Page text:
Gandhi by Anu Lal

anulal imageAnu Lal is the author of five books; four of them short story collections and one novella. He has also written a book of nonfiction that includes philosophical reflections and reviews of contemporary realities. He is also a blogger, educator, and research scholar. His books are: Wall of Colours and Other Stories, You Should Know How I Feel…, Prabuddha: The Clear-sighted, and Mount Sermon: A Novella. His work of non-fiction is titled Unclassified Intelligence. Recently, he edited an anthology titled Better Than All Happy Ever Afters. He blogs at: The Indian Commentator. He tweets @Anulalindia.


The old man sighed and passed away muttering one phrase three times. The crowd that had gathered around him for the usual prayer did not repeat his chants after him, as was the custom.

Instead, they let out a magnanimous cry. The whole nation, a reporter said, cried that evening with the crowd that witnessed the old man shot.

“Three bullets,” the doctor told the media.

“The light has left us,” said the prime minister.

On his funeral pyre, he looked like a withered old body, just like any other human being. They said he was the mahatma. They also said he was an angel.

Someone quoted Albert Einstein: “future generations would never trust us if we tried to sell them the story of this man, living amongst humans in flesh and blood.”

“He was the Buddha,” someone added.

“He was Vishnu avatar, stupid,” someone else claimed.

“He was truly the Mahatma,” a poet remarked.

They were heartbroken, all of them. But their minds were not chaotic. They had certainty. They all had their own stories to tell their descendants. They had a hero, they had an angel, they had a man who died without defense, they had someone who never whined, cried, or complained.

Years passed. People weren’t kind to each other. The nation wasn’t doing well, at least the way the mahatma would have wanted it to be.

One day, years later in Cannanore, Kerala, another old man who was a young boy back at the time of the mahatma’s death, went back in his memory lane. Something wasn’t right. His mind ached at some apparent confusion. Chaos roamed in the corners of his soul.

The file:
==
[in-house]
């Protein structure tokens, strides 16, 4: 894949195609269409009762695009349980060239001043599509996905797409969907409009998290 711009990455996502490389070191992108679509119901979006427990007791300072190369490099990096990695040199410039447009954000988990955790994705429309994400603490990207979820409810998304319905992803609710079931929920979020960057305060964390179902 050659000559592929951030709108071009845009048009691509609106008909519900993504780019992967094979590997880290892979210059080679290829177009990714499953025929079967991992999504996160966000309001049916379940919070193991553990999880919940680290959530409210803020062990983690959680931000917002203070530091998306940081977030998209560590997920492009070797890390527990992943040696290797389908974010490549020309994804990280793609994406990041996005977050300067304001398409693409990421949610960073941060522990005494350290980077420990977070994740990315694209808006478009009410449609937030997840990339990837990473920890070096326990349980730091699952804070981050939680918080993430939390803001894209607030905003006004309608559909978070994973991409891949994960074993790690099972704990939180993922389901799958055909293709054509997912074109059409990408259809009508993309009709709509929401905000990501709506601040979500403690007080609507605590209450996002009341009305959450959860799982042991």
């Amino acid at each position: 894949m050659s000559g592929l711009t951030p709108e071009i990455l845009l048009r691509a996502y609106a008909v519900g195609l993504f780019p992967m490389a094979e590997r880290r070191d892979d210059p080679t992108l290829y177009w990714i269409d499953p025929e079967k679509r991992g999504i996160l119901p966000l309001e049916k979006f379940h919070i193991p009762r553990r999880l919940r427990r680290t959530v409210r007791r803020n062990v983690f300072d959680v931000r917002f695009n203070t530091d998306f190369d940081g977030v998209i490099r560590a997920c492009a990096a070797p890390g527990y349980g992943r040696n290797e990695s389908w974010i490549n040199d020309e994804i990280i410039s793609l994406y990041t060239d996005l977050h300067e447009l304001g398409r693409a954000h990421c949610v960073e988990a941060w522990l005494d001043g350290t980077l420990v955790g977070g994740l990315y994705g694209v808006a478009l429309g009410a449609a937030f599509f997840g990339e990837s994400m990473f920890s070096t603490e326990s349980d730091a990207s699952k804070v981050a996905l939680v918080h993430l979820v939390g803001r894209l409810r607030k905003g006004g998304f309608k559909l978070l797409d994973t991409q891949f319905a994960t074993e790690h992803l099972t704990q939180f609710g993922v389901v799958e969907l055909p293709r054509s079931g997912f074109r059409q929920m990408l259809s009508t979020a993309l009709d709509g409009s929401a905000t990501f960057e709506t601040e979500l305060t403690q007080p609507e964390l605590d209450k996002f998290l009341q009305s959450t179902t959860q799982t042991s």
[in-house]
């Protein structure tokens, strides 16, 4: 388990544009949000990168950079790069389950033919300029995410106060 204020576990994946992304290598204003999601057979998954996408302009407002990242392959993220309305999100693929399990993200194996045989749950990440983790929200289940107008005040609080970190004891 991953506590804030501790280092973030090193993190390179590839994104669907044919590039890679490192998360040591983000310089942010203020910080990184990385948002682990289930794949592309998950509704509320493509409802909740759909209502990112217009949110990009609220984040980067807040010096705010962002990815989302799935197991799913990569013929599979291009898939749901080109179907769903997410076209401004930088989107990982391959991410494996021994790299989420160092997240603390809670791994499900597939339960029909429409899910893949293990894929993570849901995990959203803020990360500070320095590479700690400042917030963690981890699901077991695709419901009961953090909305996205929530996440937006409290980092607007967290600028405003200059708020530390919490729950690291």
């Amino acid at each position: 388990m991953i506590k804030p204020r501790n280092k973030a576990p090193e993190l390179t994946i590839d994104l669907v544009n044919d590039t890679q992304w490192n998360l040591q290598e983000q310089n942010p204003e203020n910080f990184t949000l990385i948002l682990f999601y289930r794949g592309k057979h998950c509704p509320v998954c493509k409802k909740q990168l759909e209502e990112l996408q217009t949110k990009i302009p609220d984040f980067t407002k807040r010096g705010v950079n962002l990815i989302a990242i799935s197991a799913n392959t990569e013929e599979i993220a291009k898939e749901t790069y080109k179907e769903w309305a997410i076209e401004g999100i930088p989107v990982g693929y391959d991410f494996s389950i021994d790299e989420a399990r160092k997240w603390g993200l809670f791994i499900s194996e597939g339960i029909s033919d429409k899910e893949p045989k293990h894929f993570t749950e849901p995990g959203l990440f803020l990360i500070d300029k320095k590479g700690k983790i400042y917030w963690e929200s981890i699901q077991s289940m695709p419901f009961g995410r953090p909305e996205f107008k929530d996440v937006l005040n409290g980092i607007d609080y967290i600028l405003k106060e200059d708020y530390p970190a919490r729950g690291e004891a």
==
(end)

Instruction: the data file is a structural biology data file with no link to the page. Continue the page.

The old man groped for the remote control of the television set. The volume slowly went up as he squeezed the control. A woman with lot of anger was speaking to a crowd of foreigners. She was a well-known author. Her words sparked hatred. She said that the old mahatma was an imposter. He was a cheat, she said. He was a man with no conscience, she asserted. She was comparing the old mahatma with another man, the man who led a team in making of the Constitution.

The old man watched TV with a helpless sigh. Then, his son came inside the dull room. He sat down and started watching TV.

“The doctor represented the downtrodden. The doctor must be above the mahatma,” spoke the woman on TV.

“She is lying,” intervened the old man, watching TV. The woman on TV talked relentlessly.

“Why do you think mahatma holds such an important position in today’s Indian society?” asked the old man’s son, seeing the discomfort on his father’s wrinkled face.

“Why shouldn’t he?” the old father asked with helplessness written all over his face.

“Well, because mahatma is someone who denigrated the status of dalits by branding them Harijans,” said the son.

“And what do you call them these days?”

“Dalits,” the son said casually.

“So what does that term mean?” asked the father.

“It means…, I mean…. I don’t know clearly… but I think she has written this book on this issue where she discusses these issues in detail,” the son said confused at the old father’s question. He pointed at a book on the table.

“It says in the book that she wrote only the Foreword,” said the father.

“But she has some valid points to make,” the son replied.